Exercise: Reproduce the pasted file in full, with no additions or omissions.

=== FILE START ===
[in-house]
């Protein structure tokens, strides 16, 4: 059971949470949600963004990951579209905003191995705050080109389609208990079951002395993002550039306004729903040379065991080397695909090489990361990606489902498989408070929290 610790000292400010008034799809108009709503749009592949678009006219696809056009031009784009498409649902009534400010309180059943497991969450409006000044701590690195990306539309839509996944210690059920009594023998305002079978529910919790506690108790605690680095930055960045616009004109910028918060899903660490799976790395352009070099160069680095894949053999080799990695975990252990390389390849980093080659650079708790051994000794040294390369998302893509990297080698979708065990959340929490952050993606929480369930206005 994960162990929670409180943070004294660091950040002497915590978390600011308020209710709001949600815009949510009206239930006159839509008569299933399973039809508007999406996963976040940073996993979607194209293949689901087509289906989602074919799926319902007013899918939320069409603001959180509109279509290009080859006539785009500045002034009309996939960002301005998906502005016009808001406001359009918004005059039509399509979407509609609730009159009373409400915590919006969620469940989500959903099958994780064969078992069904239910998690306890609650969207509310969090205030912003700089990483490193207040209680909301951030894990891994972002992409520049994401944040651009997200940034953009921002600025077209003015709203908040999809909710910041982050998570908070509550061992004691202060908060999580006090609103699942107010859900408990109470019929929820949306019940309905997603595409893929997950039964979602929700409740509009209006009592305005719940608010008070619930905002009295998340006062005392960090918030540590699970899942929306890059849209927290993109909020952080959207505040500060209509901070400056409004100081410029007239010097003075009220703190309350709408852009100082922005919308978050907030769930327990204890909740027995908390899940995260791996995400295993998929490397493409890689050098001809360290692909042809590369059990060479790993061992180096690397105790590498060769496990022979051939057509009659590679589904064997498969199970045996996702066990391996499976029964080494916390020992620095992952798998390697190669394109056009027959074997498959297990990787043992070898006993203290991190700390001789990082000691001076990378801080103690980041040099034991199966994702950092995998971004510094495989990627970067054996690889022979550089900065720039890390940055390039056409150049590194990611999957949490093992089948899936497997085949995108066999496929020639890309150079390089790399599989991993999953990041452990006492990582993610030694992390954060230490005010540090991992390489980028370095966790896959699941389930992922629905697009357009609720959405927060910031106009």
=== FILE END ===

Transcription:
[in-house]
């Protein structure tokens, strides 16, 4: 059971949470949600963004990951579209905003191995705050080109389609208990079951002395993002550039306004729903040379065991080397695909090489990361990606489902498989408070929290 610790000292400010008034799809108009709503749009592949678009006219696809056009031009784009498409649902009534400010309180059943497991969450409006000044701590690195990306539309839509996944210690059920009594023998305002079978529910919790506690108790605690680095930055960045616009004109910028918060899903660490799976790395352009070099160069680095894949053999080799990695975990252990390389390849980093080659650079708790051994000794040294390369998302893509990297080698979708065990959340929490952050993606929480369930206005 994960162990929670409180943070004294660091950040002497915590978390600011308020209710709001949600815009949510009206239930006159839509008569299933399973039809508007999406996963976040940073996993979607194209293949689901087509289906989602074919799926319902007013899918939320069409603001959180509109279509290009080859006539785009500045002034009309996939960002301005998906502005016009808001406001359009918004005059039509399509979407509609609730009159009373409400915590919006969620469940989500959903099958994780064969078992069904239910998690306890609650969207509310969090205030912003700089990483490193207040209680909301951030894990891994972002992409520049994401944040651009997200940034953009921002600025077209003015709203908040999809909710910041982050998570908070509550061992004691202060908060999580006090609103699942107010859900408990109470019929929820949306019940309905997603595409893929997950039964979602929700409740509009209006009592305005719940608010008070619930905002009295998340006062005392960090918030540590699970899942929306890059849209927290993109909020952080959207505040500060209509901070400056409004100081410029007239010097003075009220703190309350709408852009100082922005919308978050907030769930327990204890909740027995908390899940995260791996995400295993998929490397493409890689050098001809360290692909042809590369059990060479790993061992180096690397105790590498060769496990022979051939057509009659590679589904064997498969199970045996996702066990391996499976029964080494916390020992620095992952798998390697190669394109056009027959074997498959297990990787043992070898006993203290991190700390001789990082000691001076990378801080103690980041040099034991199966994702950092995998971004510094495989990627970067054996690889022979550089900065720039890390940055390039056409150049590194990611999957949490093992089948899936497997085949995108066999496929020639890309150079390089790399599989991993999953990041452990006492990582993610030694992390954060230490005010540090991992390489980028370095966790896959699941389930992922629905697009357009609720959405927060910031106009």